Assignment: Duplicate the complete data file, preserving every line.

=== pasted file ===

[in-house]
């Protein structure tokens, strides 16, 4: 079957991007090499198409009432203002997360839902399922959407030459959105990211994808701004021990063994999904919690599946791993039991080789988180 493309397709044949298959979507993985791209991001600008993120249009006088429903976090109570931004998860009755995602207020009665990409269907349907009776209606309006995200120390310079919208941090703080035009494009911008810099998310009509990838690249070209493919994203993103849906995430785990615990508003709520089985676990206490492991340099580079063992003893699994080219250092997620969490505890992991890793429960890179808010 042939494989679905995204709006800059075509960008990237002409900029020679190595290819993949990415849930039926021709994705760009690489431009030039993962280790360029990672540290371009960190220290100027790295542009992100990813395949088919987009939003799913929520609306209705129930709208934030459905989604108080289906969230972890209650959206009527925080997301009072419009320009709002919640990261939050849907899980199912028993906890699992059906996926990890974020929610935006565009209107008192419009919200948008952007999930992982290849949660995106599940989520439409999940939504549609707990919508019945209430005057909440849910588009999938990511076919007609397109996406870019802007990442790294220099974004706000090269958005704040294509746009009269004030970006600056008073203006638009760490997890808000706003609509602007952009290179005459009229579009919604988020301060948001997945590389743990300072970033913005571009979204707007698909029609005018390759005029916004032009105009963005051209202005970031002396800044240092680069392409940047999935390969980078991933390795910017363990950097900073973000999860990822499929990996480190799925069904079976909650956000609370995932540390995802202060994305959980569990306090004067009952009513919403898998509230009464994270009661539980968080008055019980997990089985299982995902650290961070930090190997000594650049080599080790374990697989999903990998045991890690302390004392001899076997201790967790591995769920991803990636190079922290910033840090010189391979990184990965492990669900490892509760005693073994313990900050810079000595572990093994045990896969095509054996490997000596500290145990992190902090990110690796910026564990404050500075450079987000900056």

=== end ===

[in-house]
């Protein structure tokens, strides 16, 4: 079957991007090499198409009432203002997360839902399922959407030459959105990211994808701004021990063994999904919690599946791993039991080789988180 493309397709044949298959979507993985791209991001600008993120249009006088429903976090109570931004998860009755995602207020009665990409269907349907009776209606309006995200120390310079919208941090703080035009494009911008810099998310009509990838690249070209493919994203993103849906995430785990615990508003709520089985676990206490492991340099580079063992003893699994080219250092997620969490505890992991890793429960890179808010 042939494989679905995204709006800059075509960008990237002409900029020679190595290819993949990415849930039926021709994705760009690489431009030039993962280790360029990672540290371009960190220290100027790295542009992100990813395949088919987009939003799913929520609306209705129930709208934030459905989604108080289906969230972890209650959206009527925080997301009072419009320009709002919640990261939050849907899980199912028993906890699992059906996926990890974020929610935006565009209107008192419009919200948008952007999930992982290849949660995106599940989520439409999940939504549609707990919508019945209430005057909440849910588009999938990511076919007609397109996406870019802007990442790294220099974004706000090269958005704040294509746009009269004030970006600056008073203006638009760490997890808000706003609509602007952009290179005459009229579009919604988020301060948001997945590389743990300072970033913005571009979204707007698909029609005018390759005029916004032009105009963005051209202005970031002396800044240092680069392409940047999935390969980078991933390795910017363990950097900073973000999860990822499929990996480190799925069904079976909650956000609370995932540390995802202060994305959980569990306090004067009952009513919403898998509230009464994270009661539980968080008055019980997990089985299982995902650290961070930090190997000594650049080599080790374990697989999903990998045991890690302390004392001899076997201790967790591995769920991803990636190079922290910033840090010189391979990184990965492990669900490892509760005693073994313990900050810079000595572990093994045990896969095509054996490997000596500290145990992190902090990110690796910026564990404050500075450079987000900056």